SRP, in its 2010 Strategic Plan, emphasized the key role of stakeholder involvement for attaining relevant science. Building on basic research that identified a human gene variant related to Parkinson’s Disease, an SRP grantee has partnered with the Centers for Disease Control and Prevention (CDC) in a community-based activity to assess the efficacy of this new biomarker in identifying disease risk among individuals exposed to pesticides. [i] Having successfully partnered with EPA to test a new monitoring device in the Portland Harbor Superfund Megasite, an Oregon State University researcher teamed with numerous State and Federal Agencies along the Gulf Coast to deploy her passive sampling device to monitor movement of the Gulf Oil Spill.[ii] An SRP small business innovative research grantee developed partnerships with EPA at the Summitville Superfund Site (Rio Grande County, Colorado) to pilot-test an innovative process that uses an electrical current to remove metal from mine waste and then convert it into useful copper ore.[iii]
Through its high quality, science-based safety and health training, WTP has provided a model for the prevention of workplace injuries, deaths, and illness in all fifty states, Puerto Rico, and the Pacific Territories. The WTP program ensures that this model is continuously updated based on on-going evaluation of the impact of its courses and its programs and incorporation of lessons-learned. The model is also helping to lay a foundation for a national safety culture during disasters, for example, through a series of feedback sessions for workers involved in cleaning up the Gulf oil spill. Focused on their actual work experiences and their relation to the training, this lessons-learned activity will have an impact throughout the federal response community. Finally, this program continues to be forward-looking. Environmental cleanup and response is an evolving field - training needs and audiences continually change, requiring flexibility and innovation. In September, WTP funded the University of Texas at Houston to provide an innovative program for training injured military veterans for appropriate employment in the field of environmental remediation. This is truly meeting the needs of our returning heroes.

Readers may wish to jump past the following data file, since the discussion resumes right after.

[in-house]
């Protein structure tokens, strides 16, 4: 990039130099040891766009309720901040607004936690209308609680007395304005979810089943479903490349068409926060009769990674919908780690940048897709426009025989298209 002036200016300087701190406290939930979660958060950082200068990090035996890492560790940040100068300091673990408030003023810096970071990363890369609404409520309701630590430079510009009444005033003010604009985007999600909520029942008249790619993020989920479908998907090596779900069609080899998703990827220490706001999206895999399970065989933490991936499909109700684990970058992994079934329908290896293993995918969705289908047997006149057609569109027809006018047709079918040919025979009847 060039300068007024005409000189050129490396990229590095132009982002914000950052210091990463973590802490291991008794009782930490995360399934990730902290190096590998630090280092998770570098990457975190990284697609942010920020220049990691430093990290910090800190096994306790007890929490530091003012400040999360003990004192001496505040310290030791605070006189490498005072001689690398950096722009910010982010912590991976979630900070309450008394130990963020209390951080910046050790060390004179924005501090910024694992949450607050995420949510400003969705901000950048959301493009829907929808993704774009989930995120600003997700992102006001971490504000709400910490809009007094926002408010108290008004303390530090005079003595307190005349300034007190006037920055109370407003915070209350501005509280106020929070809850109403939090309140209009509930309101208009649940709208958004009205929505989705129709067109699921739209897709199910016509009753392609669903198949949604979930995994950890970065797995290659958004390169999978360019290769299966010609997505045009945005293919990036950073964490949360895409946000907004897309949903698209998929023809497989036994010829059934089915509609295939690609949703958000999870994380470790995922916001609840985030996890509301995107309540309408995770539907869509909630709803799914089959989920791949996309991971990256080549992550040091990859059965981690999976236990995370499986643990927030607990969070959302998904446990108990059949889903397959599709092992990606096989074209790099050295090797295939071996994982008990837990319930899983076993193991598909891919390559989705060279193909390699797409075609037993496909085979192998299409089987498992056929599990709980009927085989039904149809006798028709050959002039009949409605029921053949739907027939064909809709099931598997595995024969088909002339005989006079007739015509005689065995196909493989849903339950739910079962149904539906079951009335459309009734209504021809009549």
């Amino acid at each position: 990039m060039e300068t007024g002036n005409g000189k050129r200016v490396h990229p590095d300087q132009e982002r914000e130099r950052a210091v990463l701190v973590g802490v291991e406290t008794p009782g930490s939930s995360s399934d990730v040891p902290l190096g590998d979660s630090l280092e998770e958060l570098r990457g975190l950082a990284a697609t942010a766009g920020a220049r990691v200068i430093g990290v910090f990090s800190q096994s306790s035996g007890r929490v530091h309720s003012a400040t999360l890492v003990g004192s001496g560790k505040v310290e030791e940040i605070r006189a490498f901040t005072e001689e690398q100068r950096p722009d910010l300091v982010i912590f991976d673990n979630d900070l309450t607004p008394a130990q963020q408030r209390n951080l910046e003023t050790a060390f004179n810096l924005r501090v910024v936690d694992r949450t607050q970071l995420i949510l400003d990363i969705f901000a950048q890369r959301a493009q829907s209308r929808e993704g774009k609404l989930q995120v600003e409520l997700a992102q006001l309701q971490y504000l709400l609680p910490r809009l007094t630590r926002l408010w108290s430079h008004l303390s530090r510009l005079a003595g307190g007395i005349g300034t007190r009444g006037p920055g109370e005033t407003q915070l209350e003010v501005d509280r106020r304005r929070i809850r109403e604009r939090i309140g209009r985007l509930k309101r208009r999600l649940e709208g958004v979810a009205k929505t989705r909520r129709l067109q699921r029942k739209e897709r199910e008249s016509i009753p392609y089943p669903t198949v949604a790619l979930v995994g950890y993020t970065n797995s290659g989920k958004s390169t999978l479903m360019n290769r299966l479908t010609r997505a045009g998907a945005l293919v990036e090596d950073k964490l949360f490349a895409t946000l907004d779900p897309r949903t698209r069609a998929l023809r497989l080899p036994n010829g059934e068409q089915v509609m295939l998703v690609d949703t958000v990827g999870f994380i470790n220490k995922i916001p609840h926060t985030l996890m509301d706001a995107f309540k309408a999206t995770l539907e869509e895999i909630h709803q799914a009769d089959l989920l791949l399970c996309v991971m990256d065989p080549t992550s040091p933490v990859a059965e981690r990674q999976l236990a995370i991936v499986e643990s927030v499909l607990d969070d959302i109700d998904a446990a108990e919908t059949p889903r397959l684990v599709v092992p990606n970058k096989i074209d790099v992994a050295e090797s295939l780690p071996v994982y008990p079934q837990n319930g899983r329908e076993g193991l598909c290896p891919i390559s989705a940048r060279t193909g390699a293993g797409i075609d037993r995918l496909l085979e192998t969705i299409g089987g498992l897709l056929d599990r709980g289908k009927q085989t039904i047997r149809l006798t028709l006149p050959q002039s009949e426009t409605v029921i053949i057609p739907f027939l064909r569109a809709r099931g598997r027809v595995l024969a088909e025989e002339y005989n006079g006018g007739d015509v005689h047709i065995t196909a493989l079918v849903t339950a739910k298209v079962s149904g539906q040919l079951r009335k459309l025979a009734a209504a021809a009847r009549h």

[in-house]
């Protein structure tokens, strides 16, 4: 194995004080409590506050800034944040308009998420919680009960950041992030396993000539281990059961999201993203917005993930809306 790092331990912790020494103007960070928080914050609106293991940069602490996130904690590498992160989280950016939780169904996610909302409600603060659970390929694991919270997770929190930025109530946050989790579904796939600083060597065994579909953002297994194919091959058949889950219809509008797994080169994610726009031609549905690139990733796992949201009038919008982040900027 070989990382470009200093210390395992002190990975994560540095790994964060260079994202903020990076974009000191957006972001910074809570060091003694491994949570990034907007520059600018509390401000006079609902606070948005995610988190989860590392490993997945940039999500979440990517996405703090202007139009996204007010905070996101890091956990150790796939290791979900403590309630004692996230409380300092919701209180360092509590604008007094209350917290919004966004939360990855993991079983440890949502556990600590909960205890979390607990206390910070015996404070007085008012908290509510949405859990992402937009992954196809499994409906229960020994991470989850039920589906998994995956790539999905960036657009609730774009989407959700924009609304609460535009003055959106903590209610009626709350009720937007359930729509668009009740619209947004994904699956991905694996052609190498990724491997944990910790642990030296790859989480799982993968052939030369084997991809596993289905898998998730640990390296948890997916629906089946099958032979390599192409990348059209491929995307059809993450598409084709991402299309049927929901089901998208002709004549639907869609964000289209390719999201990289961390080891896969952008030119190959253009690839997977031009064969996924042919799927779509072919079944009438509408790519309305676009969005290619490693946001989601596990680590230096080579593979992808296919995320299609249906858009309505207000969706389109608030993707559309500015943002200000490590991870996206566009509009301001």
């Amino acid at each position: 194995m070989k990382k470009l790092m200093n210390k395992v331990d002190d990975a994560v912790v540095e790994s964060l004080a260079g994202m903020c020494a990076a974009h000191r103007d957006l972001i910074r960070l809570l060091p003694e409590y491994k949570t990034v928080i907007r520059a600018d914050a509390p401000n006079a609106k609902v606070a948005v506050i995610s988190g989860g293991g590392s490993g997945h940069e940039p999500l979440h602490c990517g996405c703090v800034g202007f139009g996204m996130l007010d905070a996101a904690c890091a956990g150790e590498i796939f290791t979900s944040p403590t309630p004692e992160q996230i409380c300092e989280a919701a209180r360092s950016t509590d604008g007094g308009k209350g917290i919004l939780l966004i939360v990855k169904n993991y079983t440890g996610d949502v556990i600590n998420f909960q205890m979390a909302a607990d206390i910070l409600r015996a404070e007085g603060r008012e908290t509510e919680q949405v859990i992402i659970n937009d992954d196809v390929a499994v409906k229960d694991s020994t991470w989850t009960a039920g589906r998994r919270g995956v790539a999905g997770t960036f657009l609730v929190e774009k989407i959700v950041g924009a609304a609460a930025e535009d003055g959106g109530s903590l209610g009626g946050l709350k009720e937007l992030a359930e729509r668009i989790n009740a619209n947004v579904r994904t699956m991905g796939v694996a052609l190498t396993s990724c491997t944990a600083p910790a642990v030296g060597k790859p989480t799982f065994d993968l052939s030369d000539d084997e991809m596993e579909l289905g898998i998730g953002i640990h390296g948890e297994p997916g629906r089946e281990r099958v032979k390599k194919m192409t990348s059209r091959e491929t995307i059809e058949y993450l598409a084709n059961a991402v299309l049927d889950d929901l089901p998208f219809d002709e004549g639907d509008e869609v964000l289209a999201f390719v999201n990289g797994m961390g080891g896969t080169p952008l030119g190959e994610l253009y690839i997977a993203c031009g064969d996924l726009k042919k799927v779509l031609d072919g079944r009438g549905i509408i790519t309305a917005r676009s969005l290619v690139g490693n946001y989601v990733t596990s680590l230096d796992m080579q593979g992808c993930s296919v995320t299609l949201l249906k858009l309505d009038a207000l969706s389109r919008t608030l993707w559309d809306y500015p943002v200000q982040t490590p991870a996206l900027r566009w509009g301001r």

SRP continues to make headway in understanding the linkages between environmental exposures and our health – information that can drive both exposure prevention and therapeutic approaches to disease prevention. For example, building on SRP-funded basic research on pesticides, University of California – Davis researchers are working to develop a therapeutic agent to prevent heart attacks that are associated with environmental contamination. In pre-clinical studies with a mouse model, the drug showed promising results.[iv] Another SRP study revealed the linkage between lung cancer and low to moderate levels of arsenic in drinking water among a New England population.[v] These findings have the direct potential to benefit our health through therapeutics and are also critical to agencies responsible for setting exposure level standards.
These are but a few highlights of NIEHS’ vital Superfund activities aimed at preventing exposures and protecting the health of our nation’s citizens.